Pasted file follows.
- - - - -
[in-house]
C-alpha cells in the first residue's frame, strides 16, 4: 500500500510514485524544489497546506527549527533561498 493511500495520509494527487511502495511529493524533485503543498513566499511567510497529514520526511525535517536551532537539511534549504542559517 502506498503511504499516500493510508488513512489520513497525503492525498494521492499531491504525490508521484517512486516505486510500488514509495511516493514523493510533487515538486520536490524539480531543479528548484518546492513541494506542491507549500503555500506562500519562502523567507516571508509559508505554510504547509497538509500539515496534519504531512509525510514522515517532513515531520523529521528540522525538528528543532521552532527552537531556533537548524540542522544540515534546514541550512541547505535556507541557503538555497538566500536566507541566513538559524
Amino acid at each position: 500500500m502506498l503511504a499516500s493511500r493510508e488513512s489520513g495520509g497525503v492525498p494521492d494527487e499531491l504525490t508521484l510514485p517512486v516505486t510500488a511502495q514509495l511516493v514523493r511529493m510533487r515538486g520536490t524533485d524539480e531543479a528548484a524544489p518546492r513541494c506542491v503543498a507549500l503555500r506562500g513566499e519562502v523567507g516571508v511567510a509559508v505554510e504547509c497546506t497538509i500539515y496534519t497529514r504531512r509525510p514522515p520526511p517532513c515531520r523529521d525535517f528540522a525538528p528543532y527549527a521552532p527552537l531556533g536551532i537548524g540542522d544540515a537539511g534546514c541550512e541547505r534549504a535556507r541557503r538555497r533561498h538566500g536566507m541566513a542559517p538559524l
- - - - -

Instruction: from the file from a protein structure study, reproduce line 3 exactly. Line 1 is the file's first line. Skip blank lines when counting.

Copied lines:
Amino acid at each position: 500500500m502506498l503511504a499516500s493511500r493510508e488513512s489520513g495520509g497525503v492525498p494521492d494527487e499531491l504525490t508521484l510514485p517512486v516505486t510500488a511502495q514509495l511516493v514523493r511529493m510533487r515538486g520536490t524533485d524539480e531543479a528548484a524544489p518546492r513541494c506542491v503543498a507549500l503555500r506562500g513566499e519562502v523567507g516571508v511567510a509559508v505554510e504547509c497546506t497538509i500539515y496534519t497529514r504531512r509525510p514522515p520526511p517532513c515531520r523529521d525535517f528540522a525538528p528543532y527549527a521552532p527552537l531556533g536551532i537548524g540542522d544540515a537539511g534546514c541550512e541547505r534549504a535556507r541557503r538555497r533561498h538566500g536566507m541566513a542559517p538559524l